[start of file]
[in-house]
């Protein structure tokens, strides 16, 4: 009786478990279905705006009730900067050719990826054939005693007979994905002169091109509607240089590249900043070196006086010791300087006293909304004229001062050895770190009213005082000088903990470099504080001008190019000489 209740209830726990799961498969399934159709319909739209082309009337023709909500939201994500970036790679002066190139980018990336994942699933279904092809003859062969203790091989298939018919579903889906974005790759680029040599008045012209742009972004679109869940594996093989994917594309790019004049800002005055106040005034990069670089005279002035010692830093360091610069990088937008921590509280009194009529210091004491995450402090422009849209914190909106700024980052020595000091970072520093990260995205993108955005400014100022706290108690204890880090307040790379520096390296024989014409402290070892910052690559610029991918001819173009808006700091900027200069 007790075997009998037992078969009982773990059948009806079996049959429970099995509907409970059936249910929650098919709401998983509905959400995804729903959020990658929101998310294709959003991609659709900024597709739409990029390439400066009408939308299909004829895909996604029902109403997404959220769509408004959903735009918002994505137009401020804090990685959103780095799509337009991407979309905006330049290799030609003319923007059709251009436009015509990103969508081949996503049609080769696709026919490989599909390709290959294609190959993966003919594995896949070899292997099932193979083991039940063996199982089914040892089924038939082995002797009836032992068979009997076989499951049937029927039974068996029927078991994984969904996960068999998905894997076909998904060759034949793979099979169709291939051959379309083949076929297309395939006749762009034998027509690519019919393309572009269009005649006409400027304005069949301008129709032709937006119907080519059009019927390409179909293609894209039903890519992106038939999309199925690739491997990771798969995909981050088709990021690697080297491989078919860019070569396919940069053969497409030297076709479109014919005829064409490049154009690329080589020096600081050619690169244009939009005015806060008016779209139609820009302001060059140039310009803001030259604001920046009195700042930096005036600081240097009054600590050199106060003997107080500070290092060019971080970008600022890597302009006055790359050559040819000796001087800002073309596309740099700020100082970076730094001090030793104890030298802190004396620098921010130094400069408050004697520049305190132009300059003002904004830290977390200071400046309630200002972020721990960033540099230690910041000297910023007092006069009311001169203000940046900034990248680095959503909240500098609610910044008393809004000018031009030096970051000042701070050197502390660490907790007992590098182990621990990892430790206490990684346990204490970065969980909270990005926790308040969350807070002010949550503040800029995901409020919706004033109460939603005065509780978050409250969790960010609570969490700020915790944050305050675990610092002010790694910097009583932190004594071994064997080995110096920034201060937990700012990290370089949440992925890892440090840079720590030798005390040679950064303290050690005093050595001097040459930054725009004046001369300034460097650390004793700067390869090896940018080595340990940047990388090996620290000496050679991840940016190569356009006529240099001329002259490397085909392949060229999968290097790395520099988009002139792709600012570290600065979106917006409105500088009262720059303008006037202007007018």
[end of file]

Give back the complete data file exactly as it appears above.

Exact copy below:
[in-house]
């Protein structure tokens, strides 16, 4: 009786478990279905705006009730900067050719990826054939005693007979994905002169091109509607240089590249900043070196006086010791300087006293909304004229001062050895770190009213005082000088903990470099504080001008190019000489 209740209830726990799961498969399934159709319909739209082309009337023709909500939201994500970036790679002066190139980018990336994942699933279904092809003859062969203790091989298939018919579903889906974005790759680029040599008045012209742009972004679109869940594996093989994917594309790019004049800002005055106040005034990069670089005279002035010692830093360091610069990088937008921590509280009194009529210091004491995450402090422009849209914190909106700024980052020595000091970072520093990260995205993108955005400014100022706290108690204890880090307040790379520096390296024989014409402290070892910052690559610029991918001819173009808006700091900027200069 007790075997009998037992078969009982773990059948009806079996049959429970099995509907409970059936249910929650098919709401998983509905959400995804729903959020990658929101998310294709959003991609659709900024597709739409990029390439400066009408939308299909004829895909996604029902109403997404959220769509408004959903735009918002994505137009401020804090990685959103780095799509337009991407979309905006330049290799030609003319923007059709251009436009015509990103969508081949996503049609080769696709026919490989599909390709290959294609190959993966003919594995896949070899292997099932193979083991039940063996199982089914040892089924038939082995002797009836032992068979009997076989499951049937029927039974068996029927078991994984969904996960068999998905894997076909998904060759034949793979099979169709291939051959379309083949076929297309395939006749762009034998027509690519019919393309572009269009005649006409400027304005069949301008129709032709937006119907080519059009019927390409179909293609894209039903890519992106038939999309199925690739491997990771798969995909981050088709990021690697080297491989078919860019070569396919940069053969497409030297076709479109014919005829064409490049154009690329080589020096600081050619690169244009939009005015806060008016779209139609820009302001060059140039310009803001030259604001920046009195700042930096005036600081240097009054600590050199106060003997107080500070290092060019971080970008600022890597302009006055790359050559040819000796001087800002073309596309740099700020100082970076730094001090030793104890030298802190004396620098921010130094400069408050004697520049305190132009300059003002904004830290977390200071400046309630200002972020721990960033540099230690910041000297910023007092006069009311001169203000940046900034990248680095959503909240500098609610910044008393809004000018031009030096970051000042701070050197502390660490907790007992590098182990621990990892430790206490990684346990204490970065969980909270990005926790308040969350807070002010949550503040800029995901409020919706004033109460939603005065509780978050409250969790960010609570969490700020915790944050305050675990610092002010790694910097009583932190004594071994064997080995110096920034201060937990700012990290370089949440992925890892440090840079720590030798005390040679950064303290050690005093050595001097040459930054725009004046001369300034460097650390004793700067390869090896940018080595340990940047990388090996620290000496050679991840940016190569356009006529240099001329002259490397085909392949060229999968290097790395520099988009002139792709600012570290600065979106917006409105500088009262720059303008006037202007007018």